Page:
• Clearing guides does not help. Not also completely deleting them. Also I have checked very closely by selecting all and also searching in the layers panel. Only 5 objects and all have small dimensions as shown in the layers panel.
    – Jawad
    Commented Aug 26, 2012 at 21:54
  • Maybe a resolution issue? Exporting as jpeg has size of 9500px X 980px.
    – Jawad
    Commented Aug 26, 2012 at 21:59
  • Could be.. Check Effects > Document Raster Effects Settings
    – Scott
    Commented Aug 26, 2012 at 22:03

To match the same size of the artboard you must export it with a resolution of 72ppi. If you change it to 150ppi or 300ppi (or any other), the PNG will increase its size in order to fit that resolution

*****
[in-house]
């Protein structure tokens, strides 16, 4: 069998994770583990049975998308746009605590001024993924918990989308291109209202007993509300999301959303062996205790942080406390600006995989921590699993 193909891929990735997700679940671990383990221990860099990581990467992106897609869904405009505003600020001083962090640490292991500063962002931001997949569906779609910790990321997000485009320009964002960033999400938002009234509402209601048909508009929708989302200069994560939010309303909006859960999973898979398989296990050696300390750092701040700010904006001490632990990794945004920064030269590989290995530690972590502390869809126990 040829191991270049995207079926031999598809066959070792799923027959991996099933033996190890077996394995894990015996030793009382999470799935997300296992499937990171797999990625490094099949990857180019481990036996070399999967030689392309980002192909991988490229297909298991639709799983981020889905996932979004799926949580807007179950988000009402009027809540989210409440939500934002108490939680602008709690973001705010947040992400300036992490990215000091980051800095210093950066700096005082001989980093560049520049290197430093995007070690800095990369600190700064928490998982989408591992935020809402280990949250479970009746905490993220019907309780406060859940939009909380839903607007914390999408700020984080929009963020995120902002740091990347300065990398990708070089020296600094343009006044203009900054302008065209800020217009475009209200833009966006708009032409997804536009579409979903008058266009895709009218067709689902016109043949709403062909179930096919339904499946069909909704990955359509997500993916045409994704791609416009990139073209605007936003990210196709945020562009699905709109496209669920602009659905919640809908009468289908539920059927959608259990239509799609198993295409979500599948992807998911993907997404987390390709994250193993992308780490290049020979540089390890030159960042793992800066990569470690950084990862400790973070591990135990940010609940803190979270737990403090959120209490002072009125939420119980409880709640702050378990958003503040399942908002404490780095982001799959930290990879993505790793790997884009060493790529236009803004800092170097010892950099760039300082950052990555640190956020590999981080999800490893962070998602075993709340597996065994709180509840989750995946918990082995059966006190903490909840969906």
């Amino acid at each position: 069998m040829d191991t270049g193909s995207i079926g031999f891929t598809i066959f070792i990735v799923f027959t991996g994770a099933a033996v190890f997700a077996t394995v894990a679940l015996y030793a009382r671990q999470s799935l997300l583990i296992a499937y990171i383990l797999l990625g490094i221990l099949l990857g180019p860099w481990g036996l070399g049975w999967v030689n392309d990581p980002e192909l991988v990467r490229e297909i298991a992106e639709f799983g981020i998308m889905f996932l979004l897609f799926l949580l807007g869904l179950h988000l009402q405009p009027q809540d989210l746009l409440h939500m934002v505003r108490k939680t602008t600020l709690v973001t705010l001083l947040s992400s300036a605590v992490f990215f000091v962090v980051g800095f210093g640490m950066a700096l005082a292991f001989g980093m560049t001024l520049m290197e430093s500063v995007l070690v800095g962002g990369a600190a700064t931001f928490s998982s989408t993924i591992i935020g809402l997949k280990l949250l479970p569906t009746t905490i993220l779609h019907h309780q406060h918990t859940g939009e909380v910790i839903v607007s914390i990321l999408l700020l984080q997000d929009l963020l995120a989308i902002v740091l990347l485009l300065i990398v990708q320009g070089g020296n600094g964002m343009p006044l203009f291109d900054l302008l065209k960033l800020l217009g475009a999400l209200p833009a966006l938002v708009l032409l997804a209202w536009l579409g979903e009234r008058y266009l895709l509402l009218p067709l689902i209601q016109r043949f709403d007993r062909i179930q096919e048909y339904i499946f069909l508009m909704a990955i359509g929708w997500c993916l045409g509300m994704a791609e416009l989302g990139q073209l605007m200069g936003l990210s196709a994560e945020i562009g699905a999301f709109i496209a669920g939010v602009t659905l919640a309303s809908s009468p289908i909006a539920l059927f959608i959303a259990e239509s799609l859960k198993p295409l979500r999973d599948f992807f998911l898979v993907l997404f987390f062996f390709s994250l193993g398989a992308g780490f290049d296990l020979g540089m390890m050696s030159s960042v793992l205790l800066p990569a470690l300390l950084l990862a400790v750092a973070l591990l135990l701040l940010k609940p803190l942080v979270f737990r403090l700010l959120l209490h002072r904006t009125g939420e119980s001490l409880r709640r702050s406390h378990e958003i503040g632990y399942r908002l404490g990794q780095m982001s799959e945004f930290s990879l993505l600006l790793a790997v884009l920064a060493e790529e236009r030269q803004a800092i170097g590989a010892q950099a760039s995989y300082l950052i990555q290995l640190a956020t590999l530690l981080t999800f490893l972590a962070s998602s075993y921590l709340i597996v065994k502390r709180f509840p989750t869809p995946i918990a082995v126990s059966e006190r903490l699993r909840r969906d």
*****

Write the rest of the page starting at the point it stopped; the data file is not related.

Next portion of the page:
You were exporting at High (300dpi) resolution. On the other hand, "Save for Web" has an automatic resolution of 72dpi. The 300dpi PNG is larger than the 72dpi PNG because the number of pixels in the image has increased, while the print size has remained the same.

It's easy to Export an image to PNG with specific pixel dimensions if the target resolution is 72dpi. Simply set up the Artboard to exact pixel dimensions and Export with "Use Artboards" selected.

However, exporting an image in Adobe Illustrator to PNG format with specific pixel dimensions using the High (300 dpi) resolution setting, unfortunately seems to require math on a user's part and potential manual resizing of artwork. I haven't found any automated solution for this in Illustrator settings nor online.


  1. Divide your final desired pixel width by 4.166 (Using the example from the question, 1020px / 4.166 = 244.839).